The Altamaha River is an ancient waterway, beginning at the confluence of the Oconee and Ocmulgee rivers, near Lumber City. It then snakes its way through the eastern portion of the state into Coastal Georgia, spilling into the ocean via the Altamaha Sound.
Countless men and women have traversed it through the ages, from the Native Americans to European settlers and all the way to present-day boating enthusiasts. But while they’ve occupied different points in history, there is one thing they have shared — they knew they were not alone.
Below their boats, there’s a creature that has called the murky depths home for centuries. They call him the Altamaha-ha, or “Altie” for short.
According to Altamaha Riverkeeper Jen Hilburn, Altie is a prehistoric animal, who was first spotted by French explorers in the 1500s. Many sightings have taken place since then, with eyewitnesses claiming that he exhibits the qualities of many different creatures.
“Altie is the American cousin of Nessie,” Hilburn says. “The flow of the Altamaha River has been changed due to dams, power plants, reservoirs and such in the upper tributaries; so Altie is only able to live in the lower Altamaha and salt marshes, where the depth is sufficient to provide a good home. In times of floods, Altie can move upriver.”
The legend has been told time and again, passed from generation to generation. The story is popular in McIntosh and Glynn counties, which both border the Altamaha River.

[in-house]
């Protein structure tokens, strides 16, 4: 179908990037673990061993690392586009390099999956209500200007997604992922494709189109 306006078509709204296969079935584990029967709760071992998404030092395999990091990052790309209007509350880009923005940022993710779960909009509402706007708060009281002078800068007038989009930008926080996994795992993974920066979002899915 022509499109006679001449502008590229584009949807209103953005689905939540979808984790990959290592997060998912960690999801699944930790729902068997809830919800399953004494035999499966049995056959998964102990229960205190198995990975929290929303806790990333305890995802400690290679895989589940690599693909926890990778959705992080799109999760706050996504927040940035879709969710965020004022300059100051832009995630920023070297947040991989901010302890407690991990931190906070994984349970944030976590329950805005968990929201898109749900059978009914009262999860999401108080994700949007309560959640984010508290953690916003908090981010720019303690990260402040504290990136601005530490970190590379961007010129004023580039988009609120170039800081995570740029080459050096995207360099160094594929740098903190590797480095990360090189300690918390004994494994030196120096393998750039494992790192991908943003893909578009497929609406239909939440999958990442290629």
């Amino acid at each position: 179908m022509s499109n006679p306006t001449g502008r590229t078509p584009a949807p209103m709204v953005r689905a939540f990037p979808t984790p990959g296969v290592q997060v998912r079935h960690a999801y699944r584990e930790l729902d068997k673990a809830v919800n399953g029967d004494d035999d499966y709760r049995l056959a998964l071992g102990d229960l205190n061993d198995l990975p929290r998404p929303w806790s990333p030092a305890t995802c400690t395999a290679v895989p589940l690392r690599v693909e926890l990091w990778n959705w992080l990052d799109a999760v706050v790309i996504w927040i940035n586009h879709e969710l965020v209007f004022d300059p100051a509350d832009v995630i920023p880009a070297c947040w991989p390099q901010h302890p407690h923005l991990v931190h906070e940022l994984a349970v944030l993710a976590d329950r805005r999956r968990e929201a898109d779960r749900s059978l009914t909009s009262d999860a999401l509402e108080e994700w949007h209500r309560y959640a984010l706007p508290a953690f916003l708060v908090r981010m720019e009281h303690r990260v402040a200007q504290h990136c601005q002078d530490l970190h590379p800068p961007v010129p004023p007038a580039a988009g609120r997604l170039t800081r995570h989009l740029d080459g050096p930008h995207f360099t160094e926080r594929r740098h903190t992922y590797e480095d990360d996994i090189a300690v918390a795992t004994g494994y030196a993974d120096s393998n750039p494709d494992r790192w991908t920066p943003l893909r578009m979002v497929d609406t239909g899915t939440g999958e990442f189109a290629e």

Eyewitness accounts have circulated for decades. Reputable and experienced fishermen report seeing an inexplicable shape moving through the water. They claim it featured qualities of an eel, dolphin, or sturgeon; but upon closer inspection, they find that none of those animals fit the bill. Like accounts of Nessie, it is said that it also features dinosaur-like qualities. One of the most memorable sightings occurred in 1980.
“During the summer of 1980, Andy Greene and Barry Prescott reportedly saw Altamaha-ha stranded on a mud bank near Cathead Creek. The creature lay halfway in the water, thrashing and trying to free itself from the bank. They described it as a dark colored, with a rough skin, and that it moved like nothing they had ever seen before,” Hilburn says.
“The creature was very large, three to four feet thick and 20 feet long. They observed the creature for 10 minutes, before it freed itself, submerged, and disappeared.”
While there have been many other interactions, one thing seems clear — Altie means no harm. Hilburn says that the legend and the strands of time connecting it to the present underscores the deeper history of the river itself.
“I think the idea of Altie stems from the incredible and primordial experience one has on the Altamaha River. The Altamaha is amazing for so, so many reasons, and the experience is something that no one forgets,” she says.